• They should also make visits to recommend sites and take staff members and other stakeholders along with them.


The major constraint of this frame in the school is that it may be based narrow self interests of the school. Cameron & Mitchell (2007) says that the frame is faced with a lot of uncertainty in the school on how to rev it up as stakeholders assess both threats and opportunities and begin to maneuver for power and advantage. Streifer & Goens (2004) says that another constraint of this frame is that using data to make decisions in a poisoned environment can be more harmful than not using it at all in a neutral environment. The political frame in the school may miss the key links to success of the school that are rooted in the intangibles of motivation, commitment, imagination, and creativity.

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In the symbolic frame the school will seek to answer questions from deep-seated cultural assumptions about social class, market driven economics and traditional values of fairness and due process. Cameron & Mitchell (2007) say that the school leadership should explicitly choose to take position of societal obligation rather than individual rights. The teachers and the parents should realize that if someone has an obligation then he or she must have a right.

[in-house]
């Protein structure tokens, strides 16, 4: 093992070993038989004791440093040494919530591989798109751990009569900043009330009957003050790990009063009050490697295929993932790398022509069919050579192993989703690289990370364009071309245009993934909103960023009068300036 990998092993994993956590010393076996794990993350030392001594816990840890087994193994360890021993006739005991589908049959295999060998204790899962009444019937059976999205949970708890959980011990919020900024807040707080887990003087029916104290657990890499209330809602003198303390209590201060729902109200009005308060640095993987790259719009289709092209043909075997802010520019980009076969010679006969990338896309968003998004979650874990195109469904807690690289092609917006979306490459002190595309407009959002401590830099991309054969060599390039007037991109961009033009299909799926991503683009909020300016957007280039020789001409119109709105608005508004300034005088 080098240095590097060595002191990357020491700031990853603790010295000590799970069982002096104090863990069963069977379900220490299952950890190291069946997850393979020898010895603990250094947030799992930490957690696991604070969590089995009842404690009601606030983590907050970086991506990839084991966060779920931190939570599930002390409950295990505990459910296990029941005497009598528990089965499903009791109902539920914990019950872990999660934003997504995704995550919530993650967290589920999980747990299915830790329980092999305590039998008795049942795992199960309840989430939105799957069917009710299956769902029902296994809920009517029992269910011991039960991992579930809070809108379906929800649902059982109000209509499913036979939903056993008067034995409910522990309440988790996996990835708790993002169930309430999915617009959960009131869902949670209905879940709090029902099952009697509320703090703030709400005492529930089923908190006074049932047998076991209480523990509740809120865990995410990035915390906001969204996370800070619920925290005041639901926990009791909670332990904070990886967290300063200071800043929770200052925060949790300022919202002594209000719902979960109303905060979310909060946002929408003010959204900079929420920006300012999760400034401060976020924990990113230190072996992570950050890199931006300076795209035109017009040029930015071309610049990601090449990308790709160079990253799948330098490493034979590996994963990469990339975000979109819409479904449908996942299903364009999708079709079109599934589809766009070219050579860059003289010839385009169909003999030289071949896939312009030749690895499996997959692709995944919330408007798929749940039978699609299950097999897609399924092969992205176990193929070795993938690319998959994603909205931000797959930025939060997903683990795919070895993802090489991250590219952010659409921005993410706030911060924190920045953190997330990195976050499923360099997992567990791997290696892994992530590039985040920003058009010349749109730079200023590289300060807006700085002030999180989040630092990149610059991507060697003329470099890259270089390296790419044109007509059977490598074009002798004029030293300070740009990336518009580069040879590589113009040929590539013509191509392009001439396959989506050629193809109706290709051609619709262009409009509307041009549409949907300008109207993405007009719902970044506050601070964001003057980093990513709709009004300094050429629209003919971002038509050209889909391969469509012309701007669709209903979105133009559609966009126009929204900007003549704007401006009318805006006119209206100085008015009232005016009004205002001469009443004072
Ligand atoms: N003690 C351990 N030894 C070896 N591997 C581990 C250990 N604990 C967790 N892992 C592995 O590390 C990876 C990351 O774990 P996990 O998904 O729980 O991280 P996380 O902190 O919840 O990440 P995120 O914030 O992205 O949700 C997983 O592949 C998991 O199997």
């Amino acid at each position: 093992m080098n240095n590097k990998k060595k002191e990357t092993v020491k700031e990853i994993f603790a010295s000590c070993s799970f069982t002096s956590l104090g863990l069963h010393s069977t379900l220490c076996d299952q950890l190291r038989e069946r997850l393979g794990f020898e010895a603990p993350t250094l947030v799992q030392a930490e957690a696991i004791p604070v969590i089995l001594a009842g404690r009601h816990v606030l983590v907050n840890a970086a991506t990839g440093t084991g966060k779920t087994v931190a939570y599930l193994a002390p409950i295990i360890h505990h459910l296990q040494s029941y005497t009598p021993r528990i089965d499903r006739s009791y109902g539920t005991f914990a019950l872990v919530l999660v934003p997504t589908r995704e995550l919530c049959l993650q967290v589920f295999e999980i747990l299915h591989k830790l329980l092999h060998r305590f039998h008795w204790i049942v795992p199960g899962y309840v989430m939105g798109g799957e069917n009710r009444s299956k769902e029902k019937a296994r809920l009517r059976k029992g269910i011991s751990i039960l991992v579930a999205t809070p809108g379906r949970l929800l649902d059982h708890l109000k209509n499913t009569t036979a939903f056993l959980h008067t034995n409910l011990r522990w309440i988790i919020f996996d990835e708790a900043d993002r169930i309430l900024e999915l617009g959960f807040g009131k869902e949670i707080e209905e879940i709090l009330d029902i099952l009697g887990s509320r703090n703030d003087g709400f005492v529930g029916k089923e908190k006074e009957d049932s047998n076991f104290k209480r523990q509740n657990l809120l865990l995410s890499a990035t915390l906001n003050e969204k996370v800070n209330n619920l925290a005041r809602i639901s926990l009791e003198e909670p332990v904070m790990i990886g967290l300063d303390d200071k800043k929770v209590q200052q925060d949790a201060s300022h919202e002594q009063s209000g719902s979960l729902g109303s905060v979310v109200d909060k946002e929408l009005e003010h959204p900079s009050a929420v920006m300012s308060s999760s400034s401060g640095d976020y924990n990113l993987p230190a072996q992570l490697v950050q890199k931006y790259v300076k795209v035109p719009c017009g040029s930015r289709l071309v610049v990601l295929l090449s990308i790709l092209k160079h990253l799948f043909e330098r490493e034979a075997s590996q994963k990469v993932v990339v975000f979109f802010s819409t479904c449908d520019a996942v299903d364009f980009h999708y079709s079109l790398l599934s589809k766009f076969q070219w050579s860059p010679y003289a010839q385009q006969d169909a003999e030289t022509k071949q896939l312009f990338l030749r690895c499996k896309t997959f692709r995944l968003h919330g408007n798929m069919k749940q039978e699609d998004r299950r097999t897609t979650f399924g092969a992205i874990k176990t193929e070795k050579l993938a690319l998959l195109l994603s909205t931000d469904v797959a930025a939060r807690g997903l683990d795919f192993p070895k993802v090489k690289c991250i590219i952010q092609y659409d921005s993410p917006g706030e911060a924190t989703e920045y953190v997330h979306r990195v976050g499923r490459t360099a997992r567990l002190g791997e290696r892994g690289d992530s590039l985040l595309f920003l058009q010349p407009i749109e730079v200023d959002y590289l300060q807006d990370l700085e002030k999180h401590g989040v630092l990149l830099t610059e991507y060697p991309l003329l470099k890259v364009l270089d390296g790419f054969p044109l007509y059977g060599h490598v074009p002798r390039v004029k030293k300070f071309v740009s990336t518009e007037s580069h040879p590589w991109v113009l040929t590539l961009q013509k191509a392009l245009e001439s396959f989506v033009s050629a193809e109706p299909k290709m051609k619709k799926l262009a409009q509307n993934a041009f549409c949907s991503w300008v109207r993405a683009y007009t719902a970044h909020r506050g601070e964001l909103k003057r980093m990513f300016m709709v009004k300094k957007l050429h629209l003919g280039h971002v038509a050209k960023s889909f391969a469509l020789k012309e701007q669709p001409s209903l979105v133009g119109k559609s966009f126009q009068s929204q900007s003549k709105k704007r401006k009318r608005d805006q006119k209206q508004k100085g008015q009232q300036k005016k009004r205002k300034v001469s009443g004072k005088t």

The symbolic frame is more dramatic in nature. Cameron & Mitchell (2007) say that the symbolic issue that cuts the most deeply across cultural and spiritual assumptions of all the stakeholders of the school. The society at large will be required to accept the paradigm of shift as the leadership focuses on fueling changes through the cultural frame. The cultural frame sends a clear signal to the community of what is important because it deals with changing the mindset of the parents and teachers. Cameron & Mitchell (2007) says that in the symbolic frame the policymakers and educators of the school must be ready receive mixed responses from the community. This means that there will be a need for critical thinking skills and collaborative skills.